By Lisa Peets, Ezra Steinhardt, and Rosie Klement

On July 14, 2017, the Impact Assessment Institute (“IAI”) (an independent institute committed to impartial impact assessment and scientific evaluation of policy and legislation in the EU) published a study assessing the impact assessment carried out by the European Commission in connection with the Commission’s proposal for a new E-Privacy Regulation (“EPR”).  The IAI study is critical of the Commission’s impact assessment, and – by extension – the Commission’s case for the new EPR itself.

Background on the Impact Assessment and EPR

The EPR is the Commission’s proposed update to the existing EU E-Privacy Directive, and is intended to complement the EU’s broader data protection regime (as set out in the General Data Protection Regulation, “GDPR”).  The EPR would introduce a number of rules, including a provision protecting the confidentiality of communications that would regulate traditional telecoms services, and new “over-the-top” (“OTT”) services such as VoIP, web email, and instant messaging, among others.  The Commission EPR proposal is currently progressing through the legislative process in both the European Parliament and Council.

When formulating new proposals for regulations such as the EPR, the Commission prepares impact assessments in accordance with the Better Regulation Guidelines (detailed guidance intended to improve the quality of the Commission’s law-making).  The Commission duly prepared an impact assessment for the EPR, which was published alongside the text of the EPR legislative proposal on January 10, 2017 (the “Impact Assessment”).

Faults Identified by the IAI in the Impact Assessment

The IAI’s study highlights a number of key issues with the Commission’s Impact Assessment for the EPR – and by extension the Commission’s case for the new EPR itself.  Issues identified by the study include:

  • A rushed legislative process. The Better Regulation Guidelines state that the Commission should publish an impact assessment at least 12 months after the Commission completes its “inception” impact assessment – but the IAI noted that the Commission published the Impact Assessment and the proposed text of the EPR after only 3 months.  The IAI questioned whether this was enough time to enable the Commission to thoroughly analyse the matter.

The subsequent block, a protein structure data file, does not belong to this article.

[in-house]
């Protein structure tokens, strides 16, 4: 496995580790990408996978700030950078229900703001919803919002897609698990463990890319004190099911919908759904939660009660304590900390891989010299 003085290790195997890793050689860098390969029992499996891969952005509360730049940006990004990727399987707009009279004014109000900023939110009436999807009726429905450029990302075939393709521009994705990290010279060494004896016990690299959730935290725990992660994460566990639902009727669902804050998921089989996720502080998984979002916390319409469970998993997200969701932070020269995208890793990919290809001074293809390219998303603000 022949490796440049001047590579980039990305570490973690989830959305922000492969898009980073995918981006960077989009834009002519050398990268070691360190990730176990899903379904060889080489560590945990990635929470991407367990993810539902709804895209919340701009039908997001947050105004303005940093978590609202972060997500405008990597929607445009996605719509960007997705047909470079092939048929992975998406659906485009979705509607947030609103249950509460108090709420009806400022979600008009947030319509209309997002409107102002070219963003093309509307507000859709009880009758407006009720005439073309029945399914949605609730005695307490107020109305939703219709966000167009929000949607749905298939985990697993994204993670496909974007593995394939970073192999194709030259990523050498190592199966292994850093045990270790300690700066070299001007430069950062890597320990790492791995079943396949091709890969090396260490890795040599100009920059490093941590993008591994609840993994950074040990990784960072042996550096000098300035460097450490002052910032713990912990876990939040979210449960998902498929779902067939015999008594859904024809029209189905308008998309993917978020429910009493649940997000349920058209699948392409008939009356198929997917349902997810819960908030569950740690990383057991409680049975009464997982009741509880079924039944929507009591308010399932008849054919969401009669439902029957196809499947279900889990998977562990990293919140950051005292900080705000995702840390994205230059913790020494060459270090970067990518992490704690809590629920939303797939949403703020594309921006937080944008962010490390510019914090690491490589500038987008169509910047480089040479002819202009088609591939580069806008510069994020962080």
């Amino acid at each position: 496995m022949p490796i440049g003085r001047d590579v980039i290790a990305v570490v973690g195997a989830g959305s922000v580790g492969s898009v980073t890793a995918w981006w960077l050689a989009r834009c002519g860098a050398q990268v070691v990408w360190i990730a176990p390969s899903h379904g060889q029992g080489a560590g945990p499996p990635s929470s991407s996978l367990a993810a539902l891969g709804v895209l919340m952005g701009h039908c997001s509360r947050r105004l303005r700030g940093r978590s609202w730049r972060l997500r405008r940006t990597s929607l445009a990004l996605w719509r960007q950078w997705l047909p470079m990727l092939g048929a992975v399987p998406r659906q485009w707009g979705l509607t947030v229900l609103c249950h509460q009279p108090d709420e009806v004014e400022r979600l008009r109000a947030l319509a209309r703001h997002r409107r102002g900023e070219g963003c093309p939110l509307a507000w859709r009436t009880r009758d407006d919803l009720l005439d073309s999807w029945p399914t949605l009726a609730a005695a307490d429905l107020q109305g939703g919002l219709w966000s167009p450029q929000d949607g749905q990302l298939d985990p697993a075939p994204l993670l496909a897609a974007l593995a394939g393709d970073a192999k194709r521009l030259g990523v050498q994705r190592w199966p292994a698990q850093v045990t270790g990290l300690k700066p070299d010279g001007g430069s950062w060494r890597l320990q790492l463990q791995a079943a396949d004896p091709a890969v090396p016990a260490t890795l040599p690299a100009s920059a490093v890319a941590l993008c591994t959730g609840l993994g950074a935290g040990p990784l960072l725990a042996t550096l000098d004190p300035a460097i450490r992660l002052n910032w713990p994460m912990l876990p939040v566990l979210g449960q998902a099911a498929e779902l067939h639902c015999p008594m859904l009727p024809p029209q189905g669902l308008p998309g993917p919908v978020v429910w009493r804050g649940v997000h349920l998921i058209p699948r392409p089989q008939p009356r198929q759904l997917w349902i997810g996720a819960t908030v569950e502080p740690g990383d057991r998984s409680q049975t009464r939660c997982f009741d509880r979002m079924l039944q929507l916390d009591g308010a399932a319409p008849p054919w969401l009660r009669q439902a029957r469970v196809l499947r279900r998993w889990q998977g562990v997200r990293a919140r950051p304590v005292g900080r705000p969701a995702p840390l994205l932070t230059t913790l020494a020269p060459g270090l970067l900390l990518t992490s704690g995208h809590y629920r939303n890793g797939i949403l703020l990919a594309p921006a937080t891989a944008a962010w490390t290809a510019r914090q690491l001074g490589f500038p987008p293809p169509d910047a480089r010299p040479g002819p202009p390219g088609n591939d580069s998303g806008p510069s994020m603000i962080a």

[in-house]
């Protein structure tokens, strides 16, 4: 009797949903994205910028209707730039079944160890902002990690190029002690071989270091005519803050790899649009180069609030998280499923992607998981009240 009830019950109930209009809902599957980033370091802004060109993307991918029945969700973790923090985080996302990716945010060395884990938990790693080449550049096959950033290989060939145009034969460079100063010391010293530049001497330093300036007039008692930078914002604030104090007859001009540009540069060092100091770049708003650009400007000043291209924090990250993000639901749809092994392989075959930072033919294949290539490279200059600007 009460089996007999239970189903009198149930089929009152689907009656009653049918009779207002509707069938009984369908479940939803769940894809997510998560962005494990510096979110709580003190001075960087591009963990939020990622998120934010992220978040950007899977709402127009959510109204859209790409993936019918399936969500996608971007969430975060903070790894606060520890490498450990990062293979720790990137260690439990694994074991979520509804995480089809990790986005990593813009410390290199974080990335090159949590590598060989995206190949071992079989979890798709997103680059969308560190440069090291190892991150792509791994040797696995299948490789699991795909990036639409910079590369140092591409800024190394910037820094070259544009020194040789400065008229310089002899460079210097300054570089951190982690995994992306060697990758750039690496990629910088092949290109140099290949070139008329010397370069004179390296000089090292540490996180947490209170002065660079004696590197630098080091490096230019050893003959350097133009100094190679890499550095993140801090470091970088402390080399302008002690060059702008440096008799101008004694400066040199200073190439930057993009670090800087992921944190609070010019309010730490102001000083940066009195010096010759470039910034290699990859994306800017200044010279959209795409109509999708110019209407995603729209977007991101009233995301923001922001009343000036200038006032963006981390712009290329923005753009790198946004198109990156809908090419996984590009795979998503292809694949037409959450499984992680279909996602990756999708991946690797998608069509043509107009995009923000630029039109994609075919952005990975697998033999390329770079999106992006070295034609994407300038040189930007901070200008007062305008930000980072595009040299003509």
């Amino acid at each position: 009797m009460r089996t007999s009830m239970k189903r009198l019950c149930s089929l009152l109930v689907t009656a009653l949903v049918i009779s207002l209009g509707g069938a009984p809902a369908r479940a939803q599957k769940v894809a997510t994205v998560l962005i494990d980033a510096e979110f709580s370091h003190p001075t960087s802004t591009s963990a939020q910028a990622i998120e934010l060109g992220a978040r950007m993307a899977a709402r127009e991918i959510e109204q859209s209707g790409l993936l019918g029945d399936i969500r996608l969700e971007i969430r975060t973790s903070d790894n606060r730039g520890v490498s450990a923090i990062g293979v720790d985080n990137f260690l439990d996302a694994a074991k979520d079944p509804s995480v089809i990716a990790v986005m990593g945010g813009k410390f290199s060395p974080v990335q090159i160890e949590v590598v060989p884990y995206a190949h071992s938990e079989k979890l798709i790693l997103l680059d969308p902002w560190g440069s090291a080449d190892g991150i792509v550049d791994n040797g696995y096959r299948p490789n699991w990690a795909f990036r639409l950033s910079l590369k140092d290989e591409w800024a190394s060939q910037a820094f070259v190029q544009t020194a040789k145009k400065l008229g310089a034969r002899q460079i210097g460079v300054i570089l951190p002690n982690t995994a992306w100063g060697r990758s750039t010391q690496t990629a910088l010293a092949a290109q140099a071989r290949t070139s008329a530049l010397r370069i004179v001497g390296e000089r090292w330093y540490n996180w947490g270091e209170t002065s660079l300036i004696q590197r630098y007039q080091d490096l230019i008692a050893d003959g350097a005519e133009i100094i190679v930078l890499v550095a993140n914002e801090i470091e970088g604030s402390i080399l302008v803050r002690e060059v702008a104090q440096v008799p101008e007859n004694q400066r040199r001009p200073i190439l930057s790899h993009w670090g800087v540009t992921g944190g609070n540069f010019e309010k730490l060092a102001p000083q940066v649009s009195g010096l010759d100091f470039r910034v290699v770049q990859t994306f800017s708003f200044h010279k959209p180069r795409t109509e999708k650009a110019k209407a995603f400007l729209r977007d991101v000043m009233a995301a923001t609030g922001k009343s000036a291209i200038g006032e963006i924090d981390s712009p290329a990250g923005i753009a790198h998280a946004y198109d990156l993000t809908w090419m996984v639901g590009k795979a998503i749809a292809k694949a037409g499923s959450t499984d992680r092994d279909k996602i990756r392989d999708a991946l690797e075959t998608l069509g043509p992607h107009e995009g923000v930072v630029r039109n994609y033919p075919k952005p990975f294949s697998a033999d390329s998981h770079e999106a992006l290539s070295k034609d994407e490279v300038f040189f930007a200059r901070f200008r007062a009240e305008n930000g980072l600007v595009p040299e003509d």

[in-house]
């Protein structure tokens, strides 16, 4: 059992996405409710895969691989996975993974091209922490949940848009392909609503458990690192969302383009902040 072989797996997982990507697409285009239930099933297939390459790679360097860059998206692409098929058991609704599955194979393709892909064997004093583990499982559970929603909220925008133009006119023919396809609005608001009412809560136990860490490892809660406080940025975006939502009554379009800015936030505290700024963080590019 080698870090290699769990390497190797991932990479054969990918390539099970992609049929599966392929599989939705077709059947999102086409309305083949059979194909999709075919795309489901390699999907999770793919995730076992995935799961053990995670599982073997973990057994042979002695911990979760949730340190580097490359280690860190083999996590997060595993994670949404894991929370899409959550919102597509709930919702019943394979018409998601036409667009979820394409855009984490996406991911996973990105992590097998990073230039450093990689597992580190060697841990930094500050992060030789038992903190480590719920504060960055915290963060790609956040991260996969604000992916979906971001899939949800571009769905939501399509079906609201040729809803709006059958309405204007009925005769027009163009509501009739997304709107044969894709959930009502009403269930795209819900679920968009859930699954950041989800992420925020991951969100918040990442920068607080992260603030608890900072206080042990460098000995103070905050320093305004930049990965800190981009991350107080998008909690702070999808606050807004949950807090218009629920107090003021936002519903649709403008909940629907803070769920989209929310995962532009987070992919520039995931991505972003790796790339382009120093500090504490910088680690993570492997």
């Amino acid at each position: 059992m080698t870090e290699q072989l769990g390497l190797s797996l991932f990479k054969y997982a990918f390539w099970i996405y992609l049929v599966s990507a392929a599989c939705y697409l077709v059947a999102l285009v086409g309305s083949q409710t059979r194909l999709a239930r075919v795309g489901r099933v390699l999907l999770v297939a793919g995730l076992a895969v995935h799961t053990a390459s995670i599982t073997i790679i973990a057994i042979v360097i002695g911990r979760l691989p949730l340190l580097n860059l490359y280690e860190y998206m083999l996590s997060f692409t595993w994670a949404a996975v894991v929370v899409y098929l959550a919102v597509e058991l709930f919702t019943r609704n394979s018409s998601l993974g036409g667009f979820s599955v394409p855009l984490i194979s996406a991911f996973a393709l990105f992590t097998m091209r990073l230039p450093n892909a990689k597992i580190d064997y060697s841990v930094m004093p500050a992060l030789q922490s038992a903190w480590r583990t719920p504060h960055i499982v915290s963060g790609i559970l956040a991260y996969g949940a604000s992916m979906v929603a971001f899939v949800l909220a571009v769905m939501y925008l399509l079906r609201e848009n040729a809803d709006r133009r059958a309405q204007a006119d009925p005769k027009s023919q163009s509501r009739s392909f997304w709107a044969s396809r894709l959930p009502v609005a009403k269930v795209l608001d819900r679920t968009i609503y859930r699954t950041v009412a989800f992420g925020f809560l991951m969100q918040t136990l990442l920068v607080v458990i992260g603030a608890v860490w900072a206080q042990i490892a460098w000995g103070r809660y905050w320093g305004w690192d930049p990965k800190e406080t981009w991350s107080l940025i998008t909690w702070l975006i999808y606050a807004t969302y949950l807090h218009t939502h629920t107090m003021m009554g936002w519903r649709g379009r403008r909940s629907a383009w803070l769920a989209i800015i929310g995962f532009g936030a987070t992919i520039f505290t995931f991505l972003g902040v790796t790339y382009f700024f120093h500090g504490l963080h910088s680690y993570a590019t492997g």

• Insufficient evidence for a problem that requires new regulation. The Better Regulation Toolbox (practical guidance, plans and templates to assist with the implementation of the Better Regulation Guidelines) requires an impact assessment to verify the existence of a problem that must be addressed by a new law.  However, the IAI’s view was that there is “no clear link” between the problems identified in the Impact Assessment and the EPR’s ability to address those problems.  The IAI highlighted, in particular, a lack of evidence justifying an extension of the scope of the EPR to OTT services.
  • Lack of transparency. The IAI concluded that the Commission’s data-gathering process for the Impact Assessment “lack[ed] essential transparency,” damaging, in the IAI’s view, the legitimacy of the conclusions reached in the Impact Assessment.
  • Inadequate assessment of major effects of the EPR. The IAI found that the Impact Assessment took insufficient account of the potential impact of the EPR on fundamental human rights, competition, and market distribution.  The IAI also concluded that the Impact Assessment failed to identify, and determine how to resolve, potential incompatibilities between the EPR and other EU legislation – particularly the GDPR and the proposal for a new Directive on the European Electronic Communications Code (“EECC”).

Recommendations

The IAI recommended that the Commission reconsider (i) the alignment of the EPR with the provisions of the GDPR, and (ii) the potential repercussions of the EPR on the EU’s internal market and Digital Single Market policy agenda.

In addition, the IAI also recommended that the existing shortcomings of the Impact Assessment’s evidence be taken into account in the ongoing legislative process, and that “new robust evidence” be collected to better corroborate the results of the Impact Assessment.